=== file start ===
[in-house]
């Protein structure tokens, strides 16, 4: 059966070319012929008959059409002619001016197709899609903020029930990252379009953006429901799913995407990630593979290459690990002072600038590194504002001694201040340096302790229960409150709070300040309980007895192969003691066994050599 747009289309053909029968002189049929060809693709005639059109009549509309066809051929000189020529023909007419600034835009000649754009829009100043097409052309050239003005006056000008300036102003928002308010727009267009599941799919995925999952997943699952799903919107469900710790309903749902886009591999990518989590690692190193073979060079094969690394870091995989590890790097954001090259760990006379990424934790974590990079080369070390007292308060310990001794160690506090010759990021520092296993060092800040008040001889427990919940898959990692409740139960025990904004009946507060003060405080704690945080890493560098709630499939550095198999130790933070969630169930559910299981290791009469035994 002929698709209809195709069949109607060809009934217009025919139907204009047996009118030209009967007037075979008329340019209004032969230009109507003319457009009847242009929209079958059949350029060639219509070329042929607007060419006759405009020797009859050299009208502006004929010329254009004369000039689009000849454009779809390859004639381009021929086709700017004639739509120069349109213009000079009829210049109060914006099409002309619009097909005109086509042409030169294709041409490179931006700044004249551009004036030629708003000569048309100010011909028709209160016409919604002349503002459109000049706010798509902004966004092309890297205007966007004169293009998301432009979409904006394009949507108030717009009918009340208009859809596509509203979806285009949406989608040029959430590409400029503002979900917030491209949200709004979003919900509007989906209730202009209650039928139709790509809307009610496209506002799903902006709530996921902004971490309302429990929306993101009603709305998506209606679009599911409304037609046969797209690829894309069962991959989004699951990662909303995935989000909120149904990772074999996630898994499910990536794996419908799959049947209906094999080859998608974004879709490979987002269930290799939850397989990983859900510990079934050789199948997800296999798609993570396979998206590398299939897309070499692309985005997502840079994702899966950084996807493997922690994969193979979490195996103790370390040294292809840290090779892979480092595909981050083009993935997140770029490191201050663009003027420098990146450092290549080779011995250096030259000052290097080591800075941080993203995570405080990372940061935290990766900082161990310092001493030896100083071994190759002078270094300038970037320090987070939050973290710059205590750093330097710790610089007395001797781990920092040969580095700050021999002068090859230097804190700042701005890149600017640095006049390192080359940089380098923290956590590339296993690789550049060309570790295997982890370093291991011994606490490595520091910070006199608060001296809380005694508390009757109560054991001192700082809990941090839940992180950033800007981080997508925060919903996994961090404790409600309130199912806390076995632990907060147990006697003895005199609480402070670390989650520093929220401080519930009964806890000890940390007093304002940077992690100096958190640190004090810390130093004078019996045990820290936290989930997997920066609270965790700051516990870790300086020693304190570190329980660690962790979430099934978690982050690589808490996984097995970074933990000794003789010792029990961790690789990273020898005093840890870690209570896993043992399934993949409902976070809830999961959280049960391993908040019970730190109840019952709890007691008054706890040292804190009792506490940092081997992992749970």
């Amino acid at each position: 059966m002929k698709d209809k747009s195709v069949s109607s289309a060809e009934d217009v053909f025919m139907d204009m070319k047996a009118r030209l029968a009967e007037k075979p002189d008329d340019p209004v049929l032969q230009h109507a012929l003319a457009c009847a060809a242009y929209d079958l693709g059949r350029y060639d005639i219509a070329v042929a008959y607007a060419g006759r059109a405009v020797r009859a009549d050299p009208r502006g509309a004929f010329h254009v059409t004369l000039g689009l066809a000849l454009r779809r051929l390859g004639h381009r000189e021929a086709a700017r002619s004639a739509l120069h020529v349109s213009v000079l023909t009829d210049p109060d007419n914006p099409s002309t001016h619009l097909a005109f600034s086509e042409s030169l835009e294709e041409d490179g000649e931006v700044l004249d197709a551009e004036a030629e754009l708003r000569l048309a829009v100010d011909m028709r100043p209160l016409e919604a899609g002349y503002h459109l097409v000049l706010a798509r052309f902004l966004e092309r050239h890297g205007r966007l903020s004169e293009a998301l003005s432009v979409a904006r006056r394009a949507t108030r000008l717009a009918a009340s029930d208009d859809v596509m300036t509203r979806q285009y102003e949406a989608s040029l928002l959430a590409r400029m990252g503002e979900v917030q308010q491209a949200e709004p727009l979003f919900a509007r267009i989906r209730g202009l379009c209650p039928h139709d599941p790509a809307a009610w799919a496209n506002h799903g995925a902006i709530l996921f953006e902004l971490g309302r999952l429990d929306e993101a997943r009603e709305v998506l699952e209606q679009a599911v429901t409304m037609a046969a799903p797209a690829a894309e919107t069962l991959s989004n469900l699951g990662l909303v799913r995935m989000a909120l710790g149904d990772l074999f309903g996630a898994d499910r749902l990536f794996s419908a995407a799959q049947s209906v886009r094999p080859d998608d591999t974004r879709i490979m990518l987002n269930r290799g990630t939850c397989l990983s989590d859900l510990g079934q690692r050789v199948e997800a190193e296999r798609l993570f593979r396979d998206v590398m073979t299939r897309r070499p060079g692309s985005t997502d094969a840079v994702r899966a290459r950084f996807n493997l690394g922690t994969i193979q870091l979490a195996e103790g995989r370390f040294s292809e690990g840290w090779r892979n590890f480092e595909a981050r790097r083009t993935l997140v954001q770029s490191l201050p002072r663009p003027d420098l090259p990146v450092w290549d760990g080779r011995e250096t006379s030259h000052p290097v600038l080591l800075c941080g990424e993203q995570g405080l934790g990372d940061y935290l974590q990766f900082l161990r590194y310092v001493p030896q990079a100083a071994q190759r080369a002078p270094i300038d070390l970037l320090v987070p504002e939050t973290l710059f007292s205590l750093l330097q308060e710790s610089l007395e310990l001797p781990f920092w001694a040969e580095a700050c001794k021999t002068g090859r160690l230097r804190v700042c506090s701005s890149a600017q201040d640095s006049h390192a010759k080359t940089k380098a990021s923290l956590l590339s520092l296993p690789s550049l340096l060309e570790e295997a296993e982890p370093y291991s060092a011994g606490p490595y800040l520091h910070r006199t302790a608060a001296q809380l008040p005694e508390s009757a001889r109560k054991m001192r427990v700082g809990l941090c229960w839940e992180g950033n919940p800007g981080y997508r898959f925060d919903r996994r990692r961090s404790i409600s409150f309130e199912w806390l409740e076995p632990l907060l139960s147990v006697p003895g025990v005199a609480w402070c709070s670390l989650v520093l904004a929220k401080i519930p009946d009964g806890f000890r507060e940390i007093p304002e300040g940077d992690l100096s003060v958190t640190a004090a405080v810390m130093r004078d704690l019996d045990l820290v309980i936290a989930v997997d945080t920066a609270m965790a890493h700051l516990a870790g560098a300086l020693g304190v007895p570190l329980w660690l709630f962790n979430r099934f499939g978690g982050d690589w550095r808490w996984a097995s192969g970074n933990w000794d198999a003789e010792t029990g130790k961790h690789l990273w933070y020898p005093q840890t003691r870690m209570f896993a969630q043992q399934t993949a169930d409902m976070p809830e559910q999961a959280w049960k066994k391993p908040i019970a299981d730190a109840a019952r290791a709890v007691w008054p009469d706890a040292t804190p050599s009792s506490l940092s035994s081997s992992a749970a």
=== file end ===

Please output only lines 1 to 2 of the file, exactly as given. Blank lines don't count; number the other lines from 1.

[in-house]
């Protein structure tokens, strides 16, 4: 059966070319012929008959059409002619001016197709899609903020029930990252379009953006429901799913995407990630593979290459690990002072600038590194504002001694201040340096302790229960409150709070300040309980007895192969003691066994050599 747009289309053909029968002189049929060809693709005639059109009549509309066809051929000189020529023909007419600034835009000649754009829009100043097409052309050239003005006056000008300036102003928002308010727009267009599941799919995925999952997943699952799903919107469900710790309903749902886009591999990518989590690692190193073979060079094969690394870091995989590890790097954001090259760990006379990424934790974590990079080369070390007292308060310990001794160690506090010759990021520092296993060092800040008040001889427990919940898959990692409740139960025990904004009946507060003060405080704690945080890493560098709630499939550095198999130790933070969630169930559910299981290791009469035994 002929698709209809195709069949109607060809009934217009025919139907204009047996009118030209009967007037075979008329340019209004032969230009109507003319457009009847242009929209079958059949350029060639219509070329042929607007060419006759405009020797009859050299009208502006004929010329254009004369000039689009000849454009779809390859004639381009021929086709700017004639739509120069349109213009000079009829210049109060914006099409002309619009097909005109086509042409030169294709041409490179931006700044004249551009004036030629708003000569048309100010011909028709209160016409919604002349503002459109000049706010798509902004966004092309890297205007966007004169293009998301432009979409904006394009949507108030717009009918009340208009859809596509509203979806285009949406989608040029959430590409400029503002979900917030491209949200709004979003919900509007989906209730202009209650039928139709790509809307009610496209506002799903902006709530996921902004971490309302429990929306993101009603709305998506209606679009599911409304037609046969797209690829894309069962991959989004699951990662909303995935989000909120149904990772074999996630898994499910990536794996419908799959049947209906094999080859998608974004879709490979987002269930290799939850397989990983859900510990079934050789199948997800296999798609993570396979998206590398299939897309070499692309985005997502840079994702899966950084996807493997922690994969193979979490195996103790370390040294292809840290090779892979480092595909981050083009993935997140770029490191201050663009003027420098990146450092290549080779011995250096030259000052290097080591800075941080993203995570405080990372940061935290990766900082161990310092001493030896100083071994190759002078270094300038970037320090987070939050973290710059205590750093330097710790610089007395001797781990920092040969580095700050021999002068090859230097804190700042701005890149600017640095006049390192080359940089380098923290956590590339296993690789550049060309570790295997982890370093291991011994606490490595520091910070006199608060001296809380005694508390009757109560054991001192700082809990941090839940992180950033800007981080997508925060919903996994961090404790409600309130199912806390076995632990907060147990006697003895005199609480402070670390989650520093929220401080519930009964806890000890940390007093304002940077992690100096958190640190004090810390130093004078019996045990820290936290989930997997920066609270965790700051516990870790300086020693304190570190329980660690962790979430099934978690982050690589808490996984097995970074933990000794003789010792029990961790690789990273020898005093840890870690209570896993043992399934993949409902976070809830999961959280049960391993908040019970730190109840019952709890007691008054706890040292804190009792506490940092081997992992749970």